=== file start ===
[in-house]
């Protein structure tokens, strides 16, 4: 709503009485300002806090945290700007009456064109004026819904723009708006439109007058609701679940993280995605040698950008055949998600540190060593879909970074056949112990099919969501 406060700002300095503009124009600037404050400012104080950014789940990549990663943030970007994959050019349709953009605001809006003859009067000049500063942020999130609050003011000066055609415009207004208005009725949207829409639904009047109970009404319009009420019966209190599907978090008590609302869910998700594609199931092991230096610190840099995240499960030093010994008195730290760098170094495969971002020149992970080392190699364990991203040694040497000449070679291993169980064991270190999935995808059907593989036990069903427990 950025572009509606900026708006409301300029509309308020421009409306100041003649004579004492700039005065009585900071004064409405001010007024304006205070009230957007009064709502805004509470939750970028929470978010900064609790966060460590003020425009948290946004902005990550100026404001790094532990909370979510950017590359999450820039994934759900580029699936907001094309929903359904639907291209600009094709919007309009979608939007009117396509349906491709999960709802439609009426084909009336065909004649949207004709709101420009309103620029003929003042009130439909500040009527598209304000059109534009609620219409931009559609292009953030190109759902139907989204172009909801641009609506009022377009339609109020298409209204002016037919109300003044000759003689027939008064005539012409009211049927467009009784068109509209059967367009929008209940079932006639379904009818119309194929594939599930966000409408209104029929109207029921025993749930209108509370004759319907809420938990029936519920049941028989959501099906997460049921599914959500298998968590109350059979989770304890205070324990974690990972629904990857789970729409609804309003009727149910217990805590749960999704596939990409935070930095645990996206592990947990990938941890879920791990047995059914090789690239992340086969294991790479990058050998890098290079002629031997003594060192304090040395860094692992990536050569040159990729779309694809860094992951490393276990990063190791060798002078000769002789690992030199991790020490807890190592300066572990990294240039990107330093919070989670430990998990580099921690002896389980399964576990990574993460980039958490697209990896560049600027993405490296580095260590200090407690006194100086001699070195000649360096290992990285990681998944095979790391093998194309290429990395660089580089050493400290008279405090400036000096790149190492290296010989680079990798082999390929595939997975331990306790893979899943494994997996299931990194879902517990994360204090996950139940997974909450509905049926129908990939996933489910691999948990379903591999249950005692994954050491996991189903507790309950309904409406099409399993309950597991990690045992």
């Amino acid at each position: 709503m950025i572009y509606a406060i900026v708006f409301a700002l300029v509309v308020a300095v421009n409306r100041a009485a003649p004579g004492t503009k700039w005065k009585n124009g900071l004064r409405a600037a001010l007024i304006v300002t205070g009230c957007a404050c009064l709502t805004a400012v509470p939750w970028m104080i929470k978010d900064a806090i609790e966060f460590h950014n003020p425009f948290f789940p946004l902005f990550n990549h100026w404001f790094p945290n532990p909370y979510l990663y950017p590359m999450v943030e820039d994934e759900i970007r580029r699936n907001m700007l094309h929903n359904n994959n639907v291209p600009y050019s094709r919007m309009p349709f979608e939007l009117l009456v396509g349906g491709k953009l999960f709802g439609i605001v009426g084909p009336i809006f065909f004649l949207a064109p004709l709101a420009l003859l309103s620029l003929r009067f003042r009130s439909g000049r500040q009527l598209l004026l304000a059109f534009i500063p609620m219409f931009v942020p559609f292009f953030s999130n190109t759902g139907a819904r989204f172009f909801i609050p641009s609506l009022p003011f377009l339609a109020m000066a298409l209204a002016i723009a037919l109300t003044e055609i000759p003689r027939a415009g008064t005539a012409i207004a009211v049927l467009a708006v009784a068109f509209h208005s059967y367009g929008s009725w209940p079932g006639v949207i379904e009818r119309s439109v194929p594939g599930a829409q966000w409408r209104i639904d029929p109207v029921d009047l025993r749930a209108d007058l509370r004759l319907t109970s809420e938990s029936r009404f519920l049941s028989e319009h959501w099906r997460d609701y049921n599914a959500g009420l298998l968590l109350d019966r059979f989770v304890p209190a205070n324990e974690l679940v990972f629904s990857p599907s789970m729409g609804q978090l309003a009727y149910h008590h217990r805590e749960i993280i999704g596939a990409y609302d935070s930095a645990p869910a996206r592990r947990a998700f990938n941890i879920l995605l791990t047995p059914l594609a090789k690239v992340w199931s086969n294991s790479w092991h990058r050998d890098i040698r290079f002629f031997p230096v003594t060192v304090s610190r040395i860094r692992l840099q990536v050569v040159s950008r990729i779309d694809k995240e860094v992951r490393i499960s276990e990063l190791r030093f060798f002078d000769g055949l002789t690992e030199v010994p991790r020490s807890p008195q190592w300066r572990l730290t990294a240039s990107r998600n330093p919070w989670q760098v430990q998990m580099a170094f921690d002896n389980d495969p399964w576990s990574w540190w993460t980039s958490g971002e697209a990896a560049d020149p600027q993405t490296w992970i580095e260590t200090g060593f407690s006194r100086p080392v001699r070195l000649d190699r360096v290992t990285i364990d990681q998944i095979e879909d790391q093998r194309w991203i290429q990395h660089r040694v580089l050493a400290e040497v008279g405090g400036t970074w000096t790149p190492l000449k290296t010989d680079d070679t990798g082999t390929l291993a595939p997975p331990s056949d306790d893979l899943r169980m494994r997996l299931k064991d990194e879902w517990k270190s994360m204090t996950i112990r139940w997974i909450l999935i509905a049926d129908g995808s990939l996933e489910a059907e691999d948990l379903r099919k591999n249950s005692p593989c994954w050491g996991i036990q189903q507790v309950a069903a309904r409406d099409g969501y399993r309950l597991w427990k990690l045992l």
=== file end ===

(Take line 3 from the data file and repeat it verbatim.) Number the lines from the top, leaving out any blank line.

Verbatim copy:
């Amino acid at each position: 709503m950025i572009y509606a406060i900026v708006f409301a700002l300029v509309v308020a300095v421009n409306r100041a009485a003649p004579g004492t503009k700039w005065k009585n124009g900071l004064r409405a600037a001010l007024i304006v300002t205070g009230c957007a404050c009064l709502t805004a400012v509470p939750w970028m104080i929470k978010d900064a806090i609790e966060f460590h950014n003020p425009f948290f789940p946004l902005f990550n990549h100026w404001f790094p945290n532990p909370y979510l990663y950017p590359m999450v943030e820039d994934e759900i970007r580029r699936n907001m700007l094309h929903n359904n994959n639907v291209p600009y050019s094709r919007m309009p349709f979608e939007l009117l009456v396509g349906g491709k953009l999960f709802g439609i605001v009426g084909p009336i809006f065909f004649l949207a064109p004709l709101a420009l003859l309103s620029l003929r009067f003042r009130s439909g000049r500040q009527l598209l004026l304000a059109f534009i500063p609620m219409f931009v942020p559609f292009f953030s999130n190109t759902g139907a819904r989204f172009f909801i609050p641009s609506l009022p003011f377009l339609a109020m000066a298409l209204a002016i723009a037919l109300t003044e055609i000759p003689r027939a415009g008064t005539a012409i207004a009211v049927l467009a708006v009784a068109f509209h208005s059967y367009g929008s009725w209940p079932g006639v949207i379904e009818r119309s439109v194929p594939g599930a829409q966000w409408r209104i639904d029929p109207v029921d009047l025993r749930a209108d007058l509370r004759l319907t109970s809420e938990s029936r009404f519920l049941s028989e319009h959501w099906r997460d609701y049921n599914a959500g009420l298998l968590l109350d019966r059979f989770v304890p209190a205070n324990e974690l679940v990972f629904s990857p599907s789970m729409g609804q978090l309003a009727y149910h008590h217990r805590e749960i993280i999704g596939a990409y609302d935070s930095a645990p869910a996206r592990r947990a998700f990938n941890i879920l995605l791990t047995p059914l594609a090789k690239v992340w199931s086969n294991s790479w092991h990058r050998d890098i040698r290079f002629f031997p230096v003594t060192v304090s610190r040395i860094r692992l840099q990536v050569v040159s950008r990729i779309d694809k995240e860094v992951r490393i499960s276990e990063l190791r030093f060798f002078d000769g055949l002789t690992e030199v010994p991790r020490s807890p008195q190592w300066r572990l730290t990294a240039s990107r998600n330093p919070w989670q760098v430990q998990m580099a170094f921690d002896n389980d495969p399964w576990s990574w540190w993460t980039s958490g971002e697209a990896a560049d020149p600027q993405t490296w992970i580095e260590t200090g060593f407690s006194r100086p080392v001699r070195l000649d190699r360096v290992t990285i364990d990681q998944i095979e879909d790391q093998r194309w991203i290429q990395h660089r040694v580089l050493a400290e040497v008279g405090g400036t970074w000096t790149p190492l000449k290296t010989d680079d070679t990798g082999t390929l291993a595939p997975p331990s056949d306790d893979l899943r169980m494994r997996l299931k064991d990194e879902w517990k270190s994360m204090t996950i112990r139940w997974i909450l999935i509905a049926d129908g995808s990939l996933e489910a059907e691999d948990l379903r099919k591999n249950s005692p593989c994954w050491g996991i036990q189903q507790v309950a069903a309904r409406d099409g969501y399993r309950l597991w427990k990690l045992l």